He speaks in their language using medical terms they understand. He tells them about his journey and the body parts and the fact that more and more Americans are becoming pro-life. He tells them reasons why more and more doctors are choosing not to have anything to do with abortions. He answers questions from the med students about what to do about drug addicted women who find themselves accidentally pregnant for the fifth or more times. John Bruchalski responds about treating both the mother and the child… and about the Tepyac family clinic he, Dr. John has opened back in Virginia to help women with problem pregnancies. That’s one of the Divine Mercy stories.
There’s another one I really like. It’s about Father Jack Fullen who calls himself the Stupid Servant. This Jack Fullen who, before he was a priest was married to a stunningly beautiful Protestant woman who was headstrong and against Catholic practices. His wife had three things she couldn’t abide about Catholics: The Sacrament of Reconciliation – going to Confession. The Blessed Virgin Mary, and the idea of a Pope – the Holy Father. In a story that is told in just 10 pages or so – Jack Fullen and his wife happened to stop at Lourdes on their way to Rome. Oh – I forgot to mention that Jack had cancer… serious, life threatening cancer. In the waters and activities at Lourdes – Jack’s wife lost all her objections to the Catholic Church — especially her resistance to Blessed Virgin Mary. And by the way, Jack was miraculously cured of his cancer there at Lourdes. Medically proven to be cured.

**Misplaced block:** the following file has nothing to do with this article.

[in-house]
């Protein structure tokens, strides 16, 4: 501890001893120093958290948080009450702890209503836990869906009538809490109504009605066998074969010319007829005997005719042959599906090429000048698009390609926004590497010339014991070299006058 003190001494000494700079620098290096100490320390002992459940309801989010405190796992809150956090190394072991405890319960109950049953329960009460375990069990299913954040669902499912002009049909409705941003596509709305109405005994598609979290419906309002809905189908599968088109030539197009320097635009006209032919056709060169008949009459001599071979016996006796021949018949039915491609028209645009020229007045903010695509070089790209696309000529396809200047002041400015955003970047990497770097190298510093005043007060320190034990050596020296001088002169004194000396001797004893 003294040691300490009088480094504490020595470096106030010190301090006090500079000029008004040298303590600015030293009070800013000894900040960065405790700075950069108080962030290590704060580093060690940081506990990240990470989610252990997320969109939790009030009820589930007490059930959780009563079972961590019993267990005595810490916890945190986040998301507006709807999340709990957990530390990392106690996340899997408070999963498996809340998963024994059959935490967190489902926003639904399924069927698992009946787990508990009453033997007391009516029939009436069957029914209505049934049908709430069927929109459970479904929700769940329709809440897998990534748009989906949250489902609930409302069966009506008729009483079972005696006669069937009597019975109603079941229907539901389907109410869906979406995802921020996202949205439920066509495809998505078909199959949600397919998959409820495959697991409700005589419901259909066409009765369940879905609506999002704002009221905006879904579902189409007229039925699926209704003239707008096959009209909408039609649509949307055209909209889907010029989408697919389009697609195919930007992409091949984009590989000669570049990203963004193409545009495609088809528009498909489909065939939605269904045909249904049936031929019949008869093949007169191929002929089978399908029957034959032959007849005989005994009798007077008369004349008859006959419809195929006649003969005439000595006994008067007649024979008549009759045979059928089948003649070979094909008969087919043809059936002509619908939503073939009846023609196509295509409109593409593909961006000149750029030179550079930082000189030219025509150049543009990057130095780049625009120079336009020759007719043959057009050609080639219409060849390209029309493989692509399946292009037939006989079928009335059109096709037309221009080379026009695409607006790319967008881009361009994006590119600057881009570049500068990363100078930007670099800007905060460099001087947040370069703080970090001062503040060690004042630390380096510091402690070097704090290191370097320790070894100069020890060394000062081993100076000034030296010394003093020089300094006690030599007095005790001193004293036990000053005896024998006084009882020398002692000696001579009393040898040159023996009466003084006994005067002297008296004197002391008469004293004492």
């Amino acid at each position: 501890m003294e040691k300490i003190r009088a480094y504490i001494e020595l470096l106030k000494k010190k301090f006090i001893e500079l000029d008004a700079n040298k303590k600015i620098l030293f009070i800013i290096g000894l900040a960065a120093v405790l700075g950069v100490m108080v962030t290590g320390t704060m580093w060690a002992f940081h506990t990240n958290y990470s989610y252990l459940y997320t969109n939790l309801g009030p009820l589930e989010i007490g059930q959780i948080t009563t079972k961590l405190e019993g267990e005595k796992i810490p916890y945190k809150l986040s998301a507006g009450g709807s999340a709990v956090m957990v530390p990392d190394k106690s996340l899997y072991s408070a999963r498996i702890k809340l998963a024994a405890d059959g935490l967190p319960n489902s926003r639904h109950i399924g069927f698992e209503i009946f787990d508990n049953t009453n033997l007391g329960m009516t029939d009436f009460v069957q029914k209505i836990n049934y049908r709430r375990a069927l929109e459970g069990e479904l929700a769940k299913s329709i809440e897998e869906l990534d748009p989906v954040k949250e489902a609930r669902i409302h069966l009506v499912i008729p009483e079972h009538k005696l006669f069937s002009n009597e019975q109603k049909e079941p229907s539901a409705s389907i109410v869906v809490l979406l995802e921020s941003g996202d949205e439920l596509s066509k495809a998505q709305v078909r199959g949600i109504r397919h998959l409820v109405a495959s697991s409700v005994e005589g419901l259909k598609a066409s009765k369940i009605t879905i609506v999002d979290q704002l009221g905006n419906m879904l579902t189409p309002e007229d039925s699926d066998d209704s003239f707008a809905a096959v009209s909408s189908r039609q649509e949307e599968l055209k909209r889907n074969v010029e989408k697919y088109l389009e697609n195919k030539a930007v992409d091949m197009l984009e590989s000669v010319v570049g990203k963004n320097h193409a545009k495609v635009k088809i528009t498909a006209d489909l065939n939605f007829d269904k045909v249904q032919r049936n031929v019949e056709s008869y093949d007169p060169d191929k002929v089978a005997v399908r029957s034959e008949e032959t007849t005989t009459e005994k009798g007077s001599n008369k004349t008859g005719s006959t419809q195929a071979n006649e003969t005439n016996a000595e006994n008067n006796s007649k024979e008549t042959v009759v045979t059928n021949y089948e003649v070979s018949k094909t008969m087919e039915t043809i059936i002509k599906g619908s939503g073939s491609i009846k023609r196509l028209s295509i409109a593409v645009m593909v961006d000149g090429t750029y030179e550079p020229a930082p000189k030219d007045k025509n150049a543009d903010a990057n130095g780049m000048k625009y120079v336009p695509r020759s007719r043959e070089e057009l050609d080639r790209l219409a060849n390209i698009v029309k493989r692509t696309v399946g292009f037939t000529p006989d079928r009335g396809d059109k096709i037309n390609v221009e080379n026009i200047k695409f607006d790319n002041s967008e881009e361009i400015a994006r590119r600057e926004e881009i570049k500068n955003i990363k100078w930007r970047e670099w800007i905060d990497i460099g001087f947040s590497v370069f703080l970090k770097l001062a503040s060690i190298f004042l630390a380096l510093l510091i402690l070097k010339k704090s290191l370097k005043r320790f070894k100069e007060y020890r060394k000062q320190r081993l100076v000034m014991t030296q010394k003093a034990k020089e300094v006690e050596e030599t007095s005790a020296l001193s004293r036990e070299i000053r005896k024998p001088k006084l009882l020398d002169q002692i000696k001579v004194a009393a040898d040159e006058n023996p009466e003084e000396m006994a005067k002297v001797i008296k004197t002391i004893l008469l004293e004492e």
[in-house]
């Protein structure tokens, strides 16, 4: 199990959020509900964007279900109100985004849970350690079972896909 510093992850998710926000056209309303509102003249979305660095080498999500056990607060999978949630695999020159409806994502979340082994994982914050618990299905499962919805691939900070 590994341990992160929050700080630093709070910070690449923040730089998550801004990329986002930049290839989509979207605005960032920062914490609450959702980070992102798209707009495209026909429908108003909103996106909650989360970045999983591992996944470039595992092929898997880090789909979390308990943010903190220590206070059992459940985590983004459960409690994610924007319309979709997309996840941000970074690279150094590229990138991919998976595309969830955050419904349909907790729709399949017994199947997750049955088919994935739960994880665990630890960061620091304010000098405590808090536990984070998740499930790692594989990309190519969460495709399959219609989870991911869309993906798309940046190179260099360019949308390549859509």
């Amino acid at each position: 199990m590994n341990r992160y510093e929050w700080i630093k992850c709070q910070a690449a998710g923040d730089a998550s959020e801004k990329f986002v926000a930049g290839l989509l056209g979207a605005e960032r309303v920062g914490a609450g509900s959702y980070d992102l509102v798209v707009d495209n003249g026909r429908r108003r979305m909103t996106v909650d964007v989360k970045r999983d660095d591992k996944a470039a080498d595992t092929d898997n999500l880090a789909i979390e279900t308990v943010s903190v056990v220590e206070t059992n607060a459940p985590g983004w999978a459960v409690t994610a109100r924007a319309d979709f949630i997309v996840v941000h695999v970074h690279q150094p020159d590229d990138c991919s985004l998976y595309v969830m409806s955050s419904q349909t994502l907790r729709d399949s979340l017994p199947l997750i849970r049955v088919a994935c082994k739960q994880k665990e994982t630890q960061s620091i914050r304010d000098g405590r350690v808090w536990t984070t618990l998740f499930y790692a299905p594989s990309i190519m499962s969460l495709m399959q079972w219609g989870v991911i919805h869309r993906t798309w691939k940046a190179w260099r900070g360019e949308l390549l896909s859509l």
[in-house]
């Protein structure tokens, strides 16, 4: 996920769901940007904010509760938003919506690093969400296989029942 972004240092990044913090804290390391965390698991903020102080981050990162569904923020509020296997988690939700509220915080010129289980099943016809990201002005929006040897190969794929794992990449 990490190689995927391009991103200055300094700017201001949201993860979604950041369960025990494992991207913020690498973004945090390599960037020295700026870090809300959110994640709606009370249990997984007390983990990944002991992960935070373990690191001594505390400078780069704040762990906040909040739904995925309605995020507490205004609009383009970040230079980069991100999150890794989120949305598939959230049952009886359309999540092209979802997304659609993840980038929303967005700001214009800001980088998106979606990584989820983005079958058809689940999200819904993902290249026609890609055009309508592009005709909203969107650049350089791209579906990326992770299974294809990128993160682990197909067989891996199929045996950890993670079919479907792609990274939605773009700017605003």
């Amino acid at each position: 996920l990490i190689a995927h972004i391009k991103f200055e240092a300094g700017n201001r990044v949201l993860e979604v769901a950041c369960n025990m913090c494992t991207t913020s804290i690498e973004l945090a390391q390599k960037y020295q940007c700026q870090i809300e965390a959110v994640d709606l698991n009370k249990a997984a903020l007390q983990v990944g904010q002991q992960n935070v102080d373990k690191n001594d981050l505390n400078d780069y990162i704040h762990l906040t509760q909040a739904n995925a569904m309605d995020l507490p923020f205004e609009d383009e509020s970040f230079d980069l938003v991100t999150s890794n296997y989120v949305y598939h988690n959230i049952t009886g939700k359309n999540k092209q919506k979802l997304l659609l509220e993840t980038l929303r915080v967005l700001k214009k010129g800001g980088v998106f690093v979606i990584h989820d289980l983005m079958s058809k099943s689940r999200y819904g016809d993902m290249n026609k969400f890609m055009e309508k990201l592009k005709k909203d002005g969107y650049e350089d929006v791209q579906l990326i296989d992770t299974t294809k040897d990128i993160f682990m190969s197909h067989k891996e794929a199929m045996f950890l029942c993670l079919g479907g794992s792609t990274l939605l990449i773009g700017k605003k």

Later on, in a whirlwind of on-fire Catholic faith practice — Jack and his wife happened to go to the National Shrine of the Immaculate Conception in Washington, D. C. What they were praying for was guidance for the next phase of their lives — when all of a sudden, a voice spoke to Jack and said, “You are to become a priest.” You’ll have to read the rest of this beautiful journey… God’s Divine Mercy unfolding.
There are fifteen more of these ‘love stories.’ The ‘I’m a spiritual person, not a religious person’ story of Mary Cook… a woman who liked visiting new age shamans. There’s the airline employee Terry who is using her off-days and vacation time flying around our country and the world to share about Divine Mercy even in little parishes. Why is she doing this? You’ll find the answer in LOVED, LOST, FOUND. You’ll also find the story of the 15 year old girl, Angelina who was raped at a party and became pregnant… and how she met the Divine Mercy of Jesus… and there’s a dentist, Dr. Valdemar Wellz whose story is told in the words Open Wide and Say AMEN…
This book is rich in beautiful mercy… the mercy that says I will never… NEVER give up on you… or anyone. LOVED, LOST, FOUND: 17 Stories of Divine Mercy Conversions, by Felix Carroll.
Deacon Tom Fox
Copyright 2013 Deacon Tom Fox